Funding allows Kāpiti Art Studio to enter more exhibitions

Kapiti Art Studio members from left, Edward Hoffman, Matthew Nordberg, Erena Wylie, Tamzin Hine, Debbie Holland, Gabrielle Ashdown, John Jensen and Christian Martin, in front.

New funding for Kāpiti Art Studio has enabled its artists to participate in art exhibitions, not only in Kāpiti but in the national art community, helping to achieve its goal of breaking down barriers of isolation.

Funding through the Te Tahua Whakahaumaru Creative Arts Recovery and Employment (CARE) Fund allowed the studio to be open more often and provided more resources to help artists regularly exhibit their work.

Last week, the studio discovered that 10 of its artists had had their work accepted into Nelson’s RAW 22.

RAW 22 aims to showcase work created by people across New Zealand who have no formal or traditional artistic training expressing the individuality and inventiveness that is “RAW” – uncooked by cultural and artistic influences.

Kāpiti Art Studio coordinator Rebecca Bond said: “The excitement in the studio was on a high when we found out they had arrived.

“This is the first time we have entered this exhibition because the funding has made it possible, we now have the time and the resources to do so.”

Each year, the studio participates in the IHC Art Awards and is delighted to participate in a new exhibition.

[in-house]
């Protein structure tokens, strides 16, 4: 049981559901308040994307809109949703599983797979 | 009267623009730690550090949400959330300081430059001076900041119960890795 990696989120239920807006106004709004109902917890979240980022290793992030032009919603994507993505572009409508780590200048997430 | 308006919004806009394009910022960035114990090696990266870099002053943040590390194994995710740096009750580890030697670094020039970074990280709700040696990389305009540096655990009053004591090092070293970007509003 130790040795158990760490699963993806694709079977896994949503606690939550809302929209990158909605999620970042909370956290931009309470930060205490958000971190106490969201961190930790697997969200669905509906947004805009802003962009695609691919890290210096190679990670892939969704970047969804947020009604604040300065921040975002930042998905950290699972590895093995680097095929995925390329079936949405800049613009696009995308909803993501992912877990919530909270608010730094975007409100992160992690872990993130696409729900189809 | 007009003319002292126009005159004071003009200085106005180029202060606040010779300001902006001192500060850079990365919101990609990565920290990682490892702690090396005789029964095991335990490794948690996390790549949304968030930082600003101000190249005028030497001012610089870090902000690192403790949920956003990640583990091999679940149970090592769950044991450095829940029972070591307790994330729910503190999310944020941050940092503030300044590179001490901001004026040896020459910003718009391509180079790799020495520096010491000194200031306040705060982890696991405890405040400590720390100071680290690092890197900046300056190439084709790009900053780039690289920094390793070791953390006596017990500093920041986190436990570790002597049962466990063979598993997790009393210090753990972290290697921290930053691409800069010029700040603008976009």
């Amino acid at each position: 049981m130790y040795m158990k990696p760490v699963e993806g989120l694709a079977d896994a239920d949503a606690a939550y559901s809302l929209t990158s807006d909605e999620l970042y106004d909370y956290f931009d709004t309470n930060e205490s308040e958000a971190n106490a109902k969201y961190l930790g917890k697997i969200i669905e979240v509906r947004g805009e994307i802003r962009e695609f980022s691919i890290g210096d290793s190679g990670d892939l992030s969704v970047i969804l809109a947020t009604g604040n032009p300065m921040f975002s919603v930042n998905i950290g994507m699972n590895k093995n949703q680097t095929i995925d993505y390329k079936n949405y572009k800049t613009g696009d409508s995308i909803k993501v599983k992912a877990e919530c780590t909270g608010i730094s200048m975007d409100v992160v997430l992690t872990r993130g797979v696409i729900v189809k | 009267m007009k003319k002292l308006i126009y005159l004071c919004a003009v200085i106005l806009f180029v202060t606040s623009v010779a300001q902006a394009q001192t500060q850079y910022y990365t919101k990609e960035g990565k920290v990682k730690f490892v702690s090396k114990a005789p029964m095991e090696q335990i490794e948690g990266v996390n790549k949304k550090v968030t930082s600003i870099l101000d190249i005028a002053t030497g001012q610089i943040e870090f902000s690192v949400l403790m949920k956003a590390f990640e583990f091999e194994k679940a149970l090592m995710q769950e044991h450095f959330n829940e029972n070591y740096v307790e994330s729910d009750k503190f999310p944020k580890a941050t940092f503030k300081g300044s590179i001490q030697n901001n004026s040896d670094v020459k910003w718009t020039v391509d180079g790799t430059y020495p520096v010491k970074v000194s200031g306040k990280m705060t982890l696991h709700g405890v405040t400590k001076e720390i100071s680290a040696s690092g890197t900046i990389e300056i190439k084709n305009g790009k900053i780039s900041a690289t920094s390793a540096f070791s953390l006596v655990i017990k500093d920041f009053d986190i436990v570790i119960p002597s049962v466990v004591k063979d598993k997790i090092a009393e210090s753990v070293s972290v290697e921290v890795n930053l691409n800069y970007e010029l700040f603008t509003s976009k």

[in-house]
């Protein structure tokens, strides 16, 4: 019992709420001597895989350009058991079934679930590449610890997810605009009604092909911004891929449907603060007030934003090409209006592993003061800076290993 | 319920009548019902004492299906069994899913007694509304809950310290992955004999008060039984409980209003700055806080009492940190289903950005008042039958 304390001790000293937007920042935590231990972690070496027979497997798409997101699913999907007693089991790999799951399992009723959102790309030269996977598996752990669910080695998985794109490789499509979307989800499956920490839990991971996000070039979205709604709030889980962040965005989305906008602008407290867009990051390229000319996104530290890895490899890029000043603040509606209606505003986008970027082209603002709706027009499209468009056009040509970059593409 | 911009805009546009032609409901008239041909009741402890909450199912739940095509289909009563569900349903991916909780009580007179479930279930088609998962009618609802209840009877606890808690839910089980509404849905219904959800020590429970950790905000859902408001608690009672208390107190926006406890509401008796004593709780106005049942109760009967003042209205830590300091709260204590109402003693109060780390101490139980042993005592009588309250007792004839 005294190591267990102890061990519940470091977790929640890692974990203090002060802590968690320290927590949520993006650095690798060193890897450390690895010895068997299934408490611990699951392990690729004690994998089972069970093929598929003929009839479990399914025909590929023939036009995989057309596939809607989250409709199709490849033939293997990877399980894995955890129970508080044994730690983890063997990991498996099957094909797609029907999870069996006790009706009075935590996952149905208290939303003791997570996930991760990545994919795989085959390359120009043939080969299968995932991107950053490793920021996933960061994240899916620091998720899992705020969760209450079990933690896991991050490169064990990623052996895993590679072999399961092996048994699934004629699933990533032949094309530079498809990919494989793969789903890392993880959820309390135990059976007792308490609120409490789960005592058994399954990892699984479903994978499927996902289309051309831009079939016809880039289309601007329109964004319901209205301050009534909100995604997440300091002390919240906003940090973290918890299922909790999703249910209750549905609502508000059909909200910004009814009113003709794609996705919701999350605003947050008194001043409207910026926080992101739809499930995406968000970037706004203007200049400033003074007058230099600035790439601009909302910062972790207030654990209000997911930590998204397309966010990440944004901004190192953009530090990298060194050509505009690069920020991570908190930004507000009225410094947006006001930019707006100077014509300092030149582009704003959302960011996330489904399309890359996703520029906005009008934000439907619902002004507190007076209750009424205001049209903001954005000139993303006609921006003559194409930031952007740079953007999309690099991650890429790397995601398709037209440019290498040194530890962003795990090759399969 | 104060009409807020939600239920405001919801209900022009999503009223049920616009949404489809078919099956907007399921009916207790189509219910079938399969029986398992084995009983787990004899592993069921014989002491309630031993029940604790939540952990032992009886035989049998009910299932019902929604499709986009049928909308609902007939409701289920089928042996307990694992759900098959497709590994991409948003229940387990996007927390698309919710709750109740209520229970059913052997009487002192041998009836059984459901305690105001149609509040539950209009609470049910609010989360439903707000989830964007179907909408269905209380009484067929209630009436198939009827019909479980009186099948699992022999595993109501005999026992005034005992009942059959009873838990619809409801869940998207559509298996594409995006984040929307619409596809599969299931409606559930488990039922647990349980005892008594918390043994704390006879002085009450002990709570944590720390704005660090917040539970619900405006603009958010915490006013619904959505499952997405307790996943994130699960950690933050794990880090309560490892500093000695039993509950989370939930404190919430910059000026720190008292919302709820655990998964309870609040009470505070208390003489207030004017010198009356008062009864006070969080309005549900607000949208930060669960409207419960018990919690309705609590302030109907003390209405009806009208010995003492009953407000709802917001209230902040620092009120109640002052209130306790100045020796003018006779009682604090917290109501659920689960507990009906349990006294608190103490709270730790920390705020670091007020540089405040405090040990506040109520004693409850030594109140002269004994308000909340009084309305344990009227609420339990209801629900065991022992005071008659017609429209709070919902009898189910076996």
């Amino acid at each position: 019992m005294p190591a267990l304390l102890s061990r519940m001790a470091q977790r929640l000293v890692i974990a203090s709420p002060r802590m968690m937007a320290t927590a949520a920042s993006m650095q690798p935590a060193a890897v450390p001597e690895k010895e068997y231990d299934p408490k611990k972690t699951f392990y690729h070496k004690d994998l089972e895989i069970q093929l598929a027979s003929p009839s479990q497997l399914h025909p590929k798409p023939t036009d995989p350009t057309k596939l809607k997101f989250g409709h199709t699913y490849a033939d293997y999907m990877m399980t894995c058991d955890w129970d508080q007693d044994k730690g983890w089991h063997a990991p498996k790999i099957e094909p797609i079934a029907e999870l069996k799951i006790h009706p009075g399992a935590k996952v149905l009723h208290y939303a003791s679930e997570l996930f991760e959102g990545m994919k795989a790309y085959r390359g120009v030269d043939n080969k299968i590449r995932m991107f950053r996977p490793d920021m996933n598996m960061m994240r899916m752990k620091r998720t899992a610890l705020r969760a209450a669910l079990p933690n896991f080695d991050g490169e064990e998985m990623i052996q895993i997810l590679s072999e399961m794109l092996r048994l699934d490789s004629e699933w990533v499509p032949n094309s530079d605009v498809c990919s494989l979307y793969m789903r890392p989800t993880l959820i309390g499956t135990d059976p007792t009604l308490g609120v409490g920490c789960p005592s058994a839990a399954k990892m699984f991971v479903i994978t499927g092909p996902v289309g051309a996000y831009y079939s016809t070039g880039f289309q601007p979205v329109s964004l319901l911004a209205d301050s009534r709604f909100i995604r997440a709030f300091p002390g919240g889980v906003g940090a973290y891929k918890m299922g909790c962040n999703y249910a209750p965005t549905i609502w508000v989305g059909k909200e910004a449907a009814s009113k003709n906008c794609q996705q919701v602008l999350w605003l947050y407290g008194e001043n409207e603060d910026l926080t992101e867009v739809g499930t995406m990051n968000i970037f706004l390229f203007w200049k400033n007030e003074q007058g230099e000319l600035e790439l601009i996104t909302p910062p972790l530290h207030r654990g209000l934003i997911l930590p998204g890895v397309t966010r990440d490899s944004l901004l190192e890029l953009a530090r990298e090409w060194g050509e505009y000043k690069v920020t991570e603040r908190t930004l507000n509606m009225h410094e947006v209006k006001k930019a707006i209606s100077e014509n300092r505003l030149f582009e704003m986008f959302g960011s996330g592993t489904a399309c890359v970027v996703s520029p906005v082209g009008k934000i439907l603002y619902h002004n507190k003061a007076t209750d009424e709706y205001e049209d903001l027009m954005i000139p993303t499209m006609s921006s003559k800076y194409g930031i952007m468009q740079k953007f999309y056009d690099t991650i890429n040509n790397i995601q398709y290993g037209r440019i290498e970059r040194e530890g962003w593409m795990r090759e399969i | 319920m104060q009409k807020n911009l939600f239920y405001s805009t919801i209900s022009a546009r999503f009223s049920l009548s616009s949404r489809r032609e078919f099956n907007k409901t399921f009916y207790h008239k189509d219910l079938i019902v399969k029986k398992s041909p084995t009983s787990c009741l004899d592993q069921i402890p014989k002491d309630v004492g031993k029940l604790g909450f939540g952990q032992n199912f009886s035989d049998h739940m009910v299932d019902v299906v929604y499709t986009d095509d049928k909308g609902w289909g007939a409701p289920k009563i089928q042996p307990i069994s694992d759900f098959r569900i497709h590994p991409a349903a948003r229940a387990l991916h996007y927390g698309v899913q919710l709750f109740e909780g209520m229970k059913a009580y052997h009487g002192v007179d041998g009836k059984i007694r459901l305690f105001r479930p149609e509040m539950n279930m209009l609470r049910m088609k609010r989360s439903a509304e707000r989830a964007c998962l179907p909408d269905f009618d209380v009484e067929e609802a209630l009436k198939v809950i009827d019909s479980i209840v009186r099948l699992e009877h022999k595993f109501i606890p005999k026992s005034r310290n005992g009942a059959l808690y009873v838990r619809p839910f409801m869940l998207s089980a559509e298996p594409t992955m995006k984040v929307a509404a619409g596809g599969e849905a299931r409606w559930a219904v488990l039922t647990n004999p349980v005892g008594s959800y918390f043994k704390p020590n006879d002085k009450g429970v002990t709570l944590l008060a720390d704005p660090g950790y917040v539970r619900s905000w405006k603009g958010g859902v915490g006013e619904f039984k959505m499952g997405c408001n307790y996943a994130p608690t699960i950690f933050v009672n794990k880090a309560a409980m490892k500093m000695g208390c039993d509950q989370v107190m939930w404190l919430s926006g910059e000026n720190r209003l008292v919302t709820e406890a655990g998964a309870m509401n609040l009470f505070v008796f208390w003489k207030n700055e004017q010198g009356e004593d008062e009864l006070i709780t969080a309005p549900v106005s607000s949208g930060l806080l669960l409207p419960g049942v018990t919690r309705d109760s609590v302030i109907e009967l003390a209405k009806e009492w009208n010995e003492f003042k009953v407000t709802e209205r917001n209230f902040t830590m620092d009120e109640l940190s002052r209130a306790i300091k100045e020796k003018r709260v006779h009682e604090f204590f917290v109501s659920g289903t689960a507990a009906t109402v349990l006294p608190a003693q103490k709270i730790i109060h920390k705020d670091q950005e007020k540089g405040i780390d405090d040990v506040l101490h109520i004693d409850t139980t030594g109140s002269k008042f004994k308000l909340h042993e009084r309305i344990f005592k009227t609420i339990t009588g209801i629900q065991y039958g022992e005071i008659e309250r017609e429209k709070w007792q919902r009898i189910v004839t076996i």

“It’s really inspiring and exciting for everyone.

“The fact that we are participating not only in our wider community, but also in the national community, really helps us break down the barriers of isolation that so many of our artists face.

“As a country we have all been through what isolation was like recently when we were in lockdown and for many of our artists it is their daily life.

“Some have to rely on people just to get them out of bed and/or drive them to their destination.

“That’s what makes Kāpiti Art Studio so valuable and necessary because it’s all-inclusive and accessible.”

Rebecca, along with art tutor and administrator Sarah Shaw, worked hard to shake up as much as possible for the group of artists.

The funding has opened many doors for them with events and exhibitions planned for the group, although some are on hold as Covid-19 restrictions continue to cancel events.

They were scheduled to compete this week in the Kāpiti Summer Series, which was canceled, as well as the Puppet Street Party at CupaDupa in March, which was also just canceled.

Also at this stage, the group is making an installation for the PARK(ing) day organized by the Wellington Sculpture Trust on March 4th.

“We always remain optimistic that we can support our artists even in these uncertain times with Covid-19, because art is about bringing life and becoming creative even in the most difficult of circumstances.

“In my personal experience, creativity is what keeps us going and makes us smile.”

Kāpiti Art Studio artists in RAW 22

Mathew Nordberg, I See Red, saucers on canvas

• Edward Hoffman, Raw, toothpicks and foam

• John Jensen, Kea, acrylic on canvas

• Erena Wylie, Lotus, acrylic on canvas

Claire Hargreaves ‘Life’ acrylic on canvas

Stacey Menzies ‘Sister’ acrylic on board

Charlotte Turner ‘Circles’ acrylic on canvas

Gabrielle Ashdown ‘Canaries’ acrylic on panel

Christian Martin ‘Self-portrait’ acrylic on paper

Debbie Holland ‘Ostrich’ acrylic on board

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